Fun fact, when I was in college, I took a Spanish language class, and every Friday, our T.A. would bring in episodes of Dora the Explorer for us to watch. The simple lessons and vocabulary stuck with me, and most of the Spanish I still use to this day I learned from those episodes. Dora the Explorer is a cultural icon. The young adventurer has been teaching children of all ages languages and jungle facts for almost two decades, but she’s never crossed over from animation to live action — until now — as Dora and the Lost City of Gold brings the character to life, and for the most part, they succeed.
In Dora and the Lost City of Gold, the intrepid adventurer is now a teenager, played by the incomparable Isabela Moner (Instant Family, Transformers: The Last Knight), and while she is older, she has never lost that explorer’s spirit and child-like wonderment. When her archeologist parents (Michael Pena and Eva Longoria) leave to go find Patapara, the fabled “lost city of gold,” Dora is sent to “the city” (in this case, Los Angeles) to live with cousin Diego (Jeff Wahlberg) and attend Silver Lake High School.
This clash of cultures — a free-spirited girl who’s lived her life in the jungle meeting the iPhone generation — leads to some serious laughs as Dora continues her tendency to turn toward an invisible audience to ask them if they can say words like “delicioso” or “Abuelita,” even as her classmates and the adults around her have no idea what’s going on. He infectious love and wonderment of every one of life’s little miracles doesn’t play well with the big city kids at her school, and she even embarrasses Diego, who cares more about his popularity standing than the “adventures” that he and Dora shared as children.
Dora stays in contact with her parents on their adventure with a sat phone, but when she loses communication with them, it begins a series of events that sees Dora, Diego, and two classmates, Sam (Madeleine Madden) and Randy (Nicholas Coombe), kidnapped and taken to the South American jungles to try and find her missing family. The group of teens is rescued by Alejandro (Eugenio Derbez), an old family friend also looking Dora’s parents, and they set out into the jungle for an adventure they will never forget.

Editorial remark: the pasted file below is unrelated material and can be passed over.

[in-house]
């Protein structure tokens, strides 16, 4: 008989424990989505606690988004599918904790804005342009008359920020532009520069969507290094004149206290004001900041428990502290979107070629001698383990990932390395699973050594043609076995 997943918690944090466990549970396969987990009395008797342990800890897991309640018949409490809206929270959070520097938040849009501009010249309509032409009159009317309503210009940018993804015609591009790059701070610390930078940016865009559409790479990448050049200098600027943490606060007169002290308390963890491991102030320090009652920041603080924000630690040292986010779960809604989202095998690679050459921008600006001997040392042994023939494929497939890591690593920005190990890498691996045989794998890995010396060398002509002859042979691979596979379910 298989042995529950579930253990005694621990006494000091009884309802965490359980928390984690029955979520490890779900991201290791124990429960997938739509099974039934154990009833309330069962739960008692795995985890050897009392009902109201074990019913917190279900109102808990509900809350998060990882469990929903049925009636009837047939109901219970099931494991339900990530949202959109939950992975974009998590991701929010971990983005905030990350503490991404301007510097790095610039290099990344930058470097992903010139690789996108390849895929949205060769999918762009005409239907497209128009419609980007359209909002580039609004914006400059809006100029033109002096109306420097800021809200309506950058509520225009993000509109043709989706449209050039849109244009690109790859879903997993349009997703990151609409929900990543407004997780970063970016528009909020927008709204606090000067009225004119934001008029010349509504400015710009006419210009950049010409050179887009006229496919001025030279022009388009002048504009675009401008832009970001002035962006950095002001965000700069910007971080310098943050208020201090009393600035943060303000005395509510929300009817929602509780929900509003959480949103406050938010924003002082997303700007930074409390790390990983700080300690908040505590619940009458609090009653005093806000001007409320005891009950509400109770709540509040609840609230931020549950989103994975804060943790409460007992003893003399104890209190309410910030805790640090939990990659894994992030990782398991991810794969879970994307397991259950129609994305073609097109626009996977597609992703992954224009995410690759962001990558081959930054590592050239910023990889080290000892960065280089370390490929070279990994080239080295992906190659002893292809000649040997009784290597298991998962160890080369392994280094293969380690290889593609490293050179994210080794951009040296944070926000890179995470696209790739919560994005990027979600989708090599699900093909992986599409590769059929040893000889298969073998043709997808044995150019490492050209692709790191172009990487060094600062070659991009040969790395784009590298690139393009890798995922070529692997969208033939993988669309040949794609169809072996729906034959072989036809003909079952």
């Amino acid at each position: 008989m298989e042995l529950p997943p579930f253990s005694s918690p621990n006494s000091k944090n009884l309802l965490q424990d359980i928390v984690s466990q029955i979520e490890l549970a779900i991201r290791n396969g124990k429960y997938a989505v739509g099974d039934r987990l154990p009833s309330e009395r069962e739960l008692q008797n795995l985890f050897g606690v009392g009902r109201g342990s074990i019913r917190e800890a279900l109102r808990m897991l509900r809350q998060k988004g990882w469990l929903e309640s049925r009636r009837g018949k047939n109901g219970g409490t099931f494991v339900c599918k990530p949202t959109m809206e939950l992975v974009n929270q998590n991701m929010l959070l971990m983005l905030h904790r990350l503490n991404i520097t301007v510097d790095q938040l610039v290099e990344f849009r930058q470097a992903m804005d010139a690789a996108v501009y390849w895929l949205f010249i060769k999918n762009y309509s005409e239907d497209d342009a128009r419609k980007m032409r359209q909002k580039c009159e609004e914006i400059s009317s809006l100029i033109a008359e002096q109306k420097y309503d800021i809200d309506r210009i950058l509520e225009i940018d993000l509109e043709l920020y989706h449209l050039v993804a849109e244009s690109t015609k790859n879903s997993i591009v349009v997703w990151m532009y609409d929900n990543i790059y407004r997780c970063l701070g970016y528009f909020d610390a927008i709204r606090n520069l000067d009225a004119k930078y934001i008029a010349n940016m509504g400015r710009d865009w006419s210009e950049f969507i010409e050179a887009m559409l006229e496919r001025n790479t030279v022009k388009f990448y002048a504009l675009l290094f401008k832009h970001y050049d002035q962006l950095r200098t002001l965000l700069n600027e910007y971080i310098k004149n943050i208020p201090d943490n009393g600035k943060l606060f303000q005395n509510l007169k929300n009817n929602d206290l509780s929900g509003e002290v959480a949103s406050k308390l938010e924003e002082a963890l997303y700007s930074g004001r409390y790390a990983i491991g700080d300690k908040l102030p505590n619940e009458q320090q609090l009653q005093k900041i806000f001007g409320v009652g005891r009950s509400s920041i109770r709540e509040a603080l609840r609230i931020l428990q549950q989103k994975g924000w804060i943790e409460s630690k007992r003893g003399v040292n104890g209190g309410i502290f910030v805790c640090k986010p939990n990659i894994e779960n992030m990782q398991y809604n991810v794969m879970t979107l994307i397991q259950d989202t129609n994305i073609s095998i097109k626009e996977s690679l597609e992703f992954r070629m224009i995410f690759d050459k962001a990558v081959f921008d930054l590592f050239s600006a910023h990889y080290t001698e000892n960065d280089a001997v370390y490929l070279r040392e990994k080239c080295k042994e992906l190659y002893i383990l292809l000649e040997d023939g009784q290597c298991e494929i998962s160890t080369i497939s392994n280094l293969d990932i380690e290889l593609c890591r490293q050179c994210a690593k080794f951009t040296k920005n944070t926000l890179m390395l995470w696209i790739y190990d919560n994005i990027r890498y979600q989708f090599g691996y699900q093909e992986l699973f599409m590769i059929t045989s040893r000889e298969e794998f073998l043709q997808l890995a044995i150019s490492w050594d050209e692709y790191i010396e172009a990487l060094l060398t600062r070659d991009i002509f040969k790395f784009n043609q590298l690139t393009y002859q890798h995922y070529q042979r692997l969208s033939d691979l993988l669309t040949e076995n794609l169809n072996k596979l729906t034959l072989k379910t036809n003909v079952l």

This is where Dora and the Lost City of Gold begins to slowly unravel. The script, by Matthew Robinson and Nicholas Stoller, off a story by Tom Wheeler, wants to take the film in a Goonies-like direction, playing up the adventuring aspects, but the limitations of the character and her history as a children’s cartoon on Nickelodeon forces some bad decisions on director James Bobin’s part.
This comes, in part, with the introduction of Swiper the Fox (voiced by Benicio Del Toro) as a major character, working alongside the kidnappers. When an animated, bipedal talking fox wearing a mask showed up, I was immediately pulled out of the film and its story and could never quite get back into it as much as I was in the first act-and-a-half.
All of the magic that I was under for the first half of the film was suddenly tainted, and even though Boots the monkey (voiced by Danny Trejo) had already been established as a family pet, this masked fox ruined the film for me as much as he used to try and ruin Dora’s adventures on the TV show. In that way it’s fitting, I guess.
Dora and the Lost City of Gold is still a fun family film, with laughs for viewers of all ages. Moner continues to shine in every role she is in, and world renowned comedic actor Eugenio Derbez gets to play a fun character. There are inside jokes from the TV show and more, and the subject matter transcends its animated beginnings to create an adventure all its own. Save for one very misplaced Fox, Dora and the Lost City of Gold is a good time for all audiences, and that’s something everyone can say.
Dora and the Lost City of Gold is rated PG and is in theaters now.
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